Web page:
By Michael E. Miller
By Allie Conti
By David Villano
By Jose D. Duran
By Michael E. Miller
By Allie Conti
By Kyle Swenson
By Luther Campbell
*Tennis attendant Magda Furr entered the fray on the side of Johnston with a letter to the city: "Howard Kaufman has told me that 'Richard Johnston is the worst tennis instructor anyone could have.'"
The two began the new year with a squabble over use of the ball machine. Johnston maintained that the machine was an essential teaching tool and also attracted new students. Kaufman warned that Johnston's use of the machine raised a "liability issue." Johnston urged his bosses not to listen to Kaufman: "It's just a ploy to stop my kids from using the ball machines."
Three days later Johnston recounted a prank to his bosses. He told of two snickering girls whom Kaufman had put up to ask him for a free lesson but who never showed up. He said Kaufman later "boasted to me" about sending over the girls. "The mental harassment has been going on for over four years," Johnston wrote to then-recreation department superintendent Alan Ricke. "I am a person of great inner strength, but there is a limit to how much anyone can take. I often can't fall asleep at night and when I do, I often wake up in the middle of the night. I will continue to stand up for what is right. I just hope that I don't end up in the hospital with stress disorder." Kaufman denies putting the girls up to a prank. "Johnston's a congenital liar. He's a disease," spits Kaufman. "He should not be allowed to be in contact with children. Forget his ability, he's a liar. He wouldn't know the truth if he stumbled on it."
Even while begging for relief, Johnston got more grief from Kaufman, who made the most damaging allegation against him in early 1995. In a letter to City Attorney Larry Feingold, he accused Johnston of withholding a week's pay from a temporary assistant, Mark Gratt. Johnston responded quickly to Smith: "Mark Gratt is [privately] employed by me for summer tennis camp. The matter in question has been resolved with Mr. Gratt."
The matter was not resolved, however, until after four months of wrangling. Kaufman alleged that Johnston offered to pay Gratt the $300 he owed him on the condition that Gratt write a derogatory letter about Kaufman to city officials -- and Gratt refused. Johnston explained that he repeatedly offered Gratt a check but he refused to take it. Johnston implied that Gratt declined the paycheck because he didn't feel entitled to it.
The Gratt controversy came to an ignoble end April 13, 1995, with a memorandum to Feingold from Carlton, who concluded that the dispute between Johnston and Gratt was none of the city's business since Gratt was not a city employee. That same morning, Smith, Johnston, assistant recreation director Sugar Firtel, and Kaufman met to discuss recurring trouble at North Shore Park. Later that day, Kaufman faxed Gelber a note that begins, "The saga continues. I was advised by Mr. Smith that I could no longer teach tennis at North Shore Park." Then he sent a thoughtful two-page letter to Carlton. The problem, he explained, is not between him and the city, but rather a disagreement "started by the recreation department because of my philosophy of how the city should or shouldn't interact with the community. Especially in the matter of volunteers and the handling of children."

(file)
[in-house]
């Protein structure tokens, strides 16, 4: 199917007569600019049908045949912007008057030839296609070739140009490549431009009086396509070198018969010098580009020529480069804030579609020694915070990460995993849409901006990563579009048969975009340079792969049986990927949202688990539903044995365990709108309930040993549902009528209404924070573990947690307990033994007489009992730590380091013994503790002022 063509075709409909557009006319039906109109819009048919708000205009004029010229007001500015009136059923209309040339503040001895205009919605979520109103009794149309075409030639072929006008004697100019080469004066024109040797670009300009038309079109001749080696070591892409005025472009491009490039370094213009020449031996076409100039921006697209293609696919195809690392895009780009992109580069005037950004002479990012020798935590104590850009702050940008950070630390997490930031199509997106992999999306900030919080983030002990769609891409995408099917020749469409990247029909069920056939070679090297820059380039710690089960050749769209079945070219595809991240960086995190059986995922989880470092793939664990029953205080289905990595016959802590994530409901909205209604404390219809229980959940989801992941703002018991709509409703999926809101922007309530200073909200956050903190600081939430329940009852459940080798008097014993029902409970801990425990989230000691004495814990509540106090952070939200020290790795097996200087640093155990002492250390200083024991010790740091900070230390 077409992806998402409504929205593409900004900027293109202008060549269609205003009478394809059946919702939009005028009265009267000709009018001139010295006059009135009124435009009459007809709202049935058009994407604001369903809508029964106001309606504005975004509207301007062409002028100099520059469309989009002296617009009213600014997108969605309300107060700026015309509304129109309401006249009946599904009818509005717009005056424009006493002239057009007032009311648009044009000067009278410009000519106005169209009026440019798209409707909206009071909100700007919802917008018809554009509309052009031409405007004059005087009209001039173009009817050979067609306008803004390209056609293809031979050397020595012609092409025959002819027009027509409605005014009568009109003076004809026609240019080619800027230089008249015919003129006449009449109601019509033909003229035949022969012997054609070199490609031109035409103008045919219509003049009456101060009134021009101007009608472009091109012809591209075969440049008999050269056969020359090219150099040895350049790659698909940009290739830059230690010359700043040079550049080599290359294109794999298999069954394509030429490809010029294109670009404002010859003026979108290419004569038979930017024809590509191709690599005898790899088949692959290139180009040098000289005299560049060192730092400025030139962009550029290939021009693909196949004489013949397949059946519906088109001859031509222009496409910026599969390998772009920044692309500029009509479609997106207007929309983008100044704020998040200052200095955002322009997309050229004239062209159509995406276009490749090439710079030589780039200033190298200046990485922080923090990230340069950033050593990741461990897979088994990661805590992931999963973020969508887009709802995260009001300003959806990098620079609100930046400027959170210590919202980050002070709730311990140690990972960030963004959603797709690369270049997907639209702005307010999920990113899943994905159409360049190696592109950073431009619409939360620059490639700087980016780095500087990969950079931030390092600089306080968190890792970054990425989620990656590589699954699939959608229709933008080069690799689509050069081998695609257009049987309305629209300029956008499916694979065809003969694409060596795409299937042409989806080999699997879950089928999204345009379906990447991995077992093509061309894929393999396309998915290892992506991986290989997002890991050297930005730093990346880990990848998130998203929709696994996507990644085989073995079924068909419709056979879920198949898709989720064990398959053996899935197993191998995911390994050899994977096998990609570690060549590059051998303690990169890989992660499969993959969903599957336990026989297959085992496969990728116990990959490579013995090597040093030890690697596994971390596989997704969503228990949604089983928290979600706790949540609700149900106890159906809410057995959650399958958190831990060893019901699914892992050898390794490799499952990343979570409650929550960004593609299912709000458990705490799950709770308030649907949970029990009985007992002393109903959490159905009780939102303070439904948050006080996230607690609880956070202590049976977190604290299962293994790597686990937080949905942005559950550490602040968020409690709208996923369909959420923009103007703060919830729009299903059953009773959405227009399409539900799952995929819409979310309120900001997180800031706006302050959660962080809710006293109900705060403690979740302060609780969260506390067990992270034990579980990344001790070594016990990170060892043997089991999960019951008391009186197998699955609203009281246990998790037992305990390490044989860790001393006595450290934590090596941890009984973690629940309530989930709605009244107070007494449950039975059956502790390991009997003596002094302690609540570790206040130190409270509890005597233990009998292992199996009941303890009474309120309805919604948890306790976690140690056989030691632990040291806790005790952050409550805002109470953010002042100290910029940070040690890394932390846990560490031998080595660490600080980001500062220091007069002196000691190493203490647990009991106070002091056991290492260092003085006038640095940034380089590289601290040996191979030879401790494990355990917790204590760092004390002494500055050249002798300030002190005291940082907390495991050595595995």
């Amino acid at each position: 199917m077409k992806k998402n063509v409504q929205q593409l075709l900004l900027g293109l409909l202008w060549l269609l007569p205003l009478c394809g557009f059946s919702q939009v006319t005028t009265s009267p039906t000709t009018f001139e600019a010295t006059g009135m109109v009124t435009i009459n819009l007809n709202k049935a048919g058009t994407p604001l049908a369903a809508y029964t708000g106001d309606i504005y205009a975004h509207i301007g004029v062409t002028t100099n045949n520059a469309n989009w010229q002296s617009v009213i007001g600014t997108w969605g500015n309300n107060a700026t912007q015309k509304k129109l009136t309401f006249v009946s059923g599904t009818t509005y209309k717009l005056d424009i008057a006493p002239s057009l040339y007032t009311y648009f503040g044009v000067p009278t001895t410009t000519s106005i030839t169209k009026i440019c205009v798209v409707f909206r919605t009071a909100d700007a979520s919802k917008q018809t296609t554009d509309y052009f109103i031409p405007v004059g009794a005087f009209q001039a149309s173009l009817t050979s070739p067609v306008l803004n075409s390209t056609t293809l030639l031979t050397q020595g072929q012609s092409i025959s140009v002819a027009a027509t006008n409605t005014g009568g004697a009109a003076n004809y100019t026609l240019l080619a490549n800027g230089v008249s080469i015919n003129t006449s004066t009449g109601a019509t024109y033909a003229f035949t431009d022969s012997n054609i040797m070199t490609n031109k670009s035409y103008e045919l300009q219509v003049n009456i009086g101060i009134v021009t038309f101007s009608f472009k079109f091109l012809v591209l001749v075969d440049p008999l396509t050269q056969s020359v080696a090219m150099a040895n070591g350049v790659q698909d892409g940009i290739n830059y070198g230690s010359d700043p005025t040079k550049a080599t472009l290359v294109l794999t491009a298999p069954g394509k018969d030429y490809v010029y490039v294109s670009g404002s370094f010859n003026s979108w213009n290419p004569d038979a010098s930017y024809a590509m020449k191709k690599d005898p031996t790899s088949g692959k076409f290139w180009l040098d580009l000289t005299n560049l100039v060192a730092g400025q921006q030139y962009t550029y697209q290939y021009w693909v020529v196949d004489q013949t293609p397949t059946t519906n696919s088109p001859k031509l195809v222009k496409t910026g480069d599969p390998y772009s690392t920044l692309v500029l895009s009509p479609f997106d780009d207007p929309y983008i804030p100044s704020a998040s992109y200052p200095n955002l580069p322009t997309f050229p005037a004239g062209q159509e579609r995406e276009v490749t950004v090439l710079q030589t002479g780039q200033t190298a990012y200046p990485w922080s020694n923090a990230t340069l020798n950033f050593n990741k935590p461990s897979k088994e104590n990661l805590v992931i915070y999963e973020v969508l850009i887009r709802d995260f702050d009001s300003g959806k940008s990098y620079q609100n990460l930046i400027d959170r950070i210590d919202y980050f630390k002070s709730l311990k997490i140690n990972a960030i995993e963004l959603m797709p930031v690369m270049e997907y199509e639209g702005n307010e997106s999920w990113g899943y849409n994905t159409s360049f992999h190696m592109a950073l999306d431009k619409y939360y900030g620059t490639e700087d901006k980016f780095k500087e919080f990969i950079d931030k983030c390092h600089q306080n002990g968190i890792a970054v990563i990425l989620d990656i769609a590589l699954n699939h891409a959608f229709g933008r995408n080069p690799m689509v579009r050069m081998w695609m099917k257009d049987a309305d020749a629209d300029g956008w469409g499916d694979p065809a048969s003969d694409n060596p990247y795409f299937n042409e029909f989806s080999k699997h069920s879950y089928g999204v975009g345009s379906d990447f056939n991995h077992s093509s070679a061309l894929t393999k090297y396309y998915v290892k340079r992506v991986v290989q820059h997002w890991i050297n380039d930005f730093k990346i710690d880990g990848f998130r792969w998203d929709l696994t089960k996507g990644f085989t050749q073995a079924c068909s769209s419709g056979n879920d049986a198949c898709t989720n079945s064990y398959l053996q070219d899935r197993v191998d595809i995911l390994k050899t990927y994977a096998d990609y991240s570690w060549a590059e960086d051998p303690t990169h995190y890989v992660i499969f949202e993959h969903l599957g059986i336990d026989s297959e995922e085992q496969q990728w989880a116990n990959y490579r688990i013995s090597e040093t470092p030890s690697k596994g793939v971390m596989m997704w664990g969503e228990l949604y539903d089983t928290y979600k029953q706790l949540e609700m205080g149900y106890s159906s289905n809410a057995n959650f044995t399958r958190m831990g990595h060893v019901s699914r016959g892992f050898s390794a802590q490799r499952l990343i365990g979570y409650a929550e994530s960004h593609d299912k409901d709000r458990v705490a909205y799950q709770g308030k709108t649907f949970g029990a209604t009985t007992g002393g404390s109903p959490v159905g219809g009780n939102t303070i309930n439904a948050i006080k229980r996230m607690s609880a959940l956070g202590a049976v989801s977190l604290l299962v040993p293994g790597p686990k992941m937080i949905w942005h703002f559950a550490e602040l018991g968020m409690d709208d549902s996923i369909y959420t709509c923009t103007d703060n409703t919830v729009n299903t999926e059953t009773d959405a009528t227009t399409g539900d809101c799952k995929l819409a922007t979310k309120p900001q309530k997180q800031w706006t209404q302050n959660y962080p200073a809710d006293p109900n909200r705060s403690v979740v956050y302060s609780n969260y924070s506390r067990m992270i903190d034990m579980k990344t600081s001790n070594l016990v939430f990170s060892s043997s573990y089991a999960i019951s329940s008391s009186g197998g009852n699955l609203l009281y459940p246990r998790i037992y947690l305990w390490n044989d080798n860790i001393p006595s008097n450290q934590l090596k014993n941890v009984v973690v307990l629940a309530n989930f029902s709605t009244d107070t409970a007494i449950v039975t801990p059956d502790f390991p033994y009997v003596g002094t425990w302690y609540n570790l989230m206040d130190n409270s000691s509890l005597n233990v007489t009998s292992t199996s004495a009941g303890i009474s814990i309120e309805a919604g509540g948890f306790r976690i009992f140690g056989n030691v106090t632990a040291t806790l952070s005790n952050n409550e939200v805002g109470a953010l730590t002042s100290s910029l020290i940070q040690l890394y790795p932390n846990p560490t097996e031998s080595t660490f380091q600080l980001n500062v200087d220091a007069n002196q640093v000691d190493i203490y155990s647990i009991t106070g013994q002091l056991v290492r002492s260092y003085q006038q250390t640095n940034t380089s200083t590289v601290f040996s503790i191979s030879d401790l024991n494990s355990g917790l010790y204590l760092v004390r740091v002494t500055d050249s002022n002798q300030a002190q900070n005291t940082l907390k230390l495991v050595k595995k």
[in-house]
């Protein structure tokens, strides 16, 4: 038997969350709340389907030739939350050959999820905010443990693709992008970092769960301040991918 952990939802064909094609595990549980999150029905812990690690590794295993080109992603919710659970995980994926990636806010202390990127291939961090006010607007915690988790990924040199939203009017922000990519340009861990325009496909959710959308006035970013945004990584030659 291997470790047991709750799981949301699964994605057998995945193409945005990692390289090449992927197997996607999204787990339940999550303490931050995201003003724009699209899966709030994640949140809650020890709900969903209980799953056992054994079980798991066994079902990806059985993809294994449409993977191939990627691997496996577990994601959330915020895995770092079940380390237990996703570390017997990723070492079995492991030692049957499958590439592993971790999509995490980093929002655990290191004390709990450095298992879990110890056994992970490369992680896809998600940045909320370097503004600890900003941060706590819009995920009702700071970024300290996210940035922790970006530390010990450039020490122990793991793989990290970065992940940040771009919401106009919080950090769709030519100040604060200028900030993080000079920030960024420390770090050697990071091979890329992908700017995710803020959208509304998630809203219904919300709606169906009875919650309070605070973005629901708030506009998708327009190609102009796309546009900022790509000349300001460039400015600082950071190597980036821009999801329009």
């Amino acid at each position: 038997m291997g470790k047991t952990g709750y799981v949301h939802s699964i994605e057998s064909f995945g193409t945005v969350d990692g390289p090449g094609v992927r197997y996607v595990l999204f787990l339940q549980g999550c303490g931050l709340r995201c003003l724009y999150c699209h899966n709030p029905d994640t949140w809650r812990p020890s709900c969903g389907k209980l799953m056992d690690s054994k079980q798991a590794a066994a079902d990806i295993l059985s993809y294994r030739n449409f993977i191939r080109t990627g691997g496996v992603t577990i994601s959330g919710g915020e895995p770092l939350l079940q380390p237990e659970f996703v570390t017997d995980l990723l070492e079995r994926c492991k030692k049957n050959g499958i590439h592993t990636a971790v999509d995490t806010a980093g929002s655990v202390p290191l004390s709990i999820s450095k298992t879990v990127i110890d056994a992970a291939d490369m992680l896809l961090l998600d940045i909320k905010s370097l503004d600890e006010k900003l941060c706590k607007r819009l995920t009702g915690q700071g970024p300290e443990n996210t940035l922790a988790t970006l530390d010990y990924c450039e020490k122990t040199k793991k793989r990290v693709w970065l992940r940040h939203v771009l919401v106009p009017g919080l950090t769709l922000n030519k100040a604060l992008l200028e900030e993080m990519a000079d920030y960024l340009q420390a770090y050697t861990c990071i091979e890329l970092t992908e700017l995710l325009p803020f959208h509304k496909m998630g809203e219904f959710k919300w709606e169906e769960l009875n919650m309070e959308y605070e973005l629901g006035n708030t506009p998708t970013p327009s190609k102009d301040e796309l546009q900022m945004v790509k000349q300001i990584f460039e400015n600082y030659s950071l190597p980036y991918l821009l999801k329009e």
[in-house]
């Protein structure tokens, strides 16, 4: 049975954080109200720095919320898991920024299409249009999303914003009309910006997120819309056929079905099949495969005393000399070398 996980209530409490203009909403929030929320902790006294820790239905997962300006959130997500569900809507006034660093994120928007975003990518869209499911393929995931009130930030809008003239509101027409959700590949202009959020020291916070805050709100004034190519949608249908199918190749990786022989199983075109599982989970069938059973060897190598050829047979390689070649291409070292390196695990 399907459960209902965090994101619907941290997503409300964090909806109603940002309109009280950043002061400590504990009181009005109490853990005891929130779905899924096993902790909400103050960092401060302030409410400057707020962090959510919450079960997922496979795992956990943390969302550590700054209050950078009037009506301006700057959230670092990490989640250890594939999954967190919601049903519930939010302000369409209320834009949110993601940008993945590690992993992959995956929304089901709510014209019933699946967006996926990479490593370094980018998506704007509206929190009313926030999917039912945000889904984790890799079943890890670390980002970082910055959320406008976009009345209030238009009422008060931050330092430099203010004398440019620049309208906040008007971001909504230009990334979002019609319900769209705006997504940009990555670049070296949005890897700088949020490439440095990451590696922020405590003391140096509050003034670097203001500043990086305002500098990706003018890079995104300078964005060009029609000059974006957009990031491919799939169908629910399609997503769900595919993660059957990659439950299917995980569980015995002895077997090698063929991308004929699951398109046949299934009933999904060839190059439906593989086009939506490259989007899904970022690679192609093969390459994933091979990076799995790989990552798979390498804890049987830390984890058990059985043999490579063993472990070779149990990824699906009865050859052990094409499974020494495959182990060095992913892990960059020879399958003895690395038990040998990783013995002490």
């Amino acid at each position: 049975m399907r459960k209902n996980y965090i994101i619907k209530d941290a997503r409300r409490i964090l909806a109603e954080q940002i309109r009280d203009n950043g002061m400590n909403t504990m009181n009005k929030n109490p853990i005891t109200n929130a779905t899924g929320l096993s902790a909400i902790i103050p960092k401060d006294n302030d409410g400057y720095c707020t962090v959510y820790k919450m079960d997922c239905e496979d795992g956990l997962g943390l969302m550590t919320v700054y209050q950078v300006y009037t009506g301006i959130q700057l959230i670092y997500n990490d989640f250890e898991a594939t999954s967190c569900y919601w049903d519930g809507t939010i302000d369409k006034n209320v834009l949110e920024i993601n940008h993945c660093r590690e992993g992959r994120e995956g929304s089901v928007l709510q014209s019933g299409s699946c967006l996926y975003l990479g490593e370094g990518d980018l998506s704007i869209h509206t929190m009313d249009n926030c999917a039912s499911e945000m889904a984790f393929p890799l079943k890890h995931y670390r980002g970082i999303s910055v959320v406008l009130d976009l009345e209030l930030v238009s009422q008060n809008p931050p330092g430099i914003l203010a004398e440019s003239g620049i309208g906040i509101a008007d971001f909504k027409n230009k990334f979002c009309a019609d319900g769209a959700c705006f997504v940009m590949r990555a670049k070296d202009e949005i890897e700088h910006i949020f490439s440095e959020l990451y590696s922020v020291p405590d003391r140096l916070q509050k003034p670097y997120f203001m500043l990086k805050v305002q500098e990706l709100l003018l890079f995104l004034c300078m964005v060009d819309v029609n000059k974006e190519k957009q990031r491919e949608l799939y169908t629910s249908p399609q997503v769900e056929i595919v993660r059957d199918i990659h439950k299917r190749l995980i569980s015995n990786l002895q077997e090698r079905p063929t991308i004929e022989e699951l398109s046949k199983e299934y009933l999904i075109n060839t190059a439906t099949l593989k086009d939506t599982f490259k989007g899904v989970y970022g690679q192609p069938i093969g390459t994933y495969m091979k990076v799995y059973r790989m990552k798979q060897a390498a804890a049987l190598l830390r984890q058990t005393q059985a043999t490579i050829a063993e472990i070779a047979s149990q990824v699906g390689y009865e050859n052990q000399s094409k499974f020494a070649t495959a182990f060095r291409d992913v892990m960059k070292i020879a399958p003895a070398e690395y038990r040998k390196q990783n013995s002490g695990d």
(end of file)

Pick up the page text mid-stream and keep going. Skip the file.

"Thankfully I can afford to be a volunteer," Kaufman continued. "But if that means I must accept verbal defamatory abuse orchestrated by the recreation department [then] I must decline."
Carlton advised Kaufman to "take a deep breath or two and apologize in writing." But, though Carlton said Kaufman accepted his advice, he actually ignored it and launched yet another campaign that won concessions from the city on his much-harped-about use of the tennis center telephone. Thrusting ahead, Kaufman wrote a letter to the editor of the Miami Herald lambasting Smith for "discouraging juniors, who can't afford to pay, from using the tennis park. He took an atmosphere that encouraged all children to come and learn and play and in no time destroyed it." The letter goes on to mention the sins against his kids -- from cutting off night play to prohibiting the use of the office telephone.
The letter got the city's attention, and on September 21, 1995, Assistant City Manager Mayra Diaz-Buttacavoli met with Kaufman. Diaz-Buttacavoli immediately instructed Smith to send Kaufman a letter "summarizing why he is no longer, in any capacity, working at the North Shore Tennis Center."
That order would seem unambiguously firm, but that's not how it was conveyed to Kaufman in an October 9 letter from Smith's assistant, Sugar Firtel. She informed Kaufman that she had investigated his concerns and that telephone privileges for all children would be granted. "Thank you for your continued concerns regarding the North Shore Tennis Center and our youth programming," Firtel wrote, ending with: "Again, your concerns for the youth of our community and our tennis center operation will continue to provide only constructive tools in the progress of our recreation division."
Only indirectly does Firtel mention Kaufman's free use of courts. "I am enclosing several copies of our new fiscal year tennis permit application for your personal application and distribution to regular court users, junior or adult."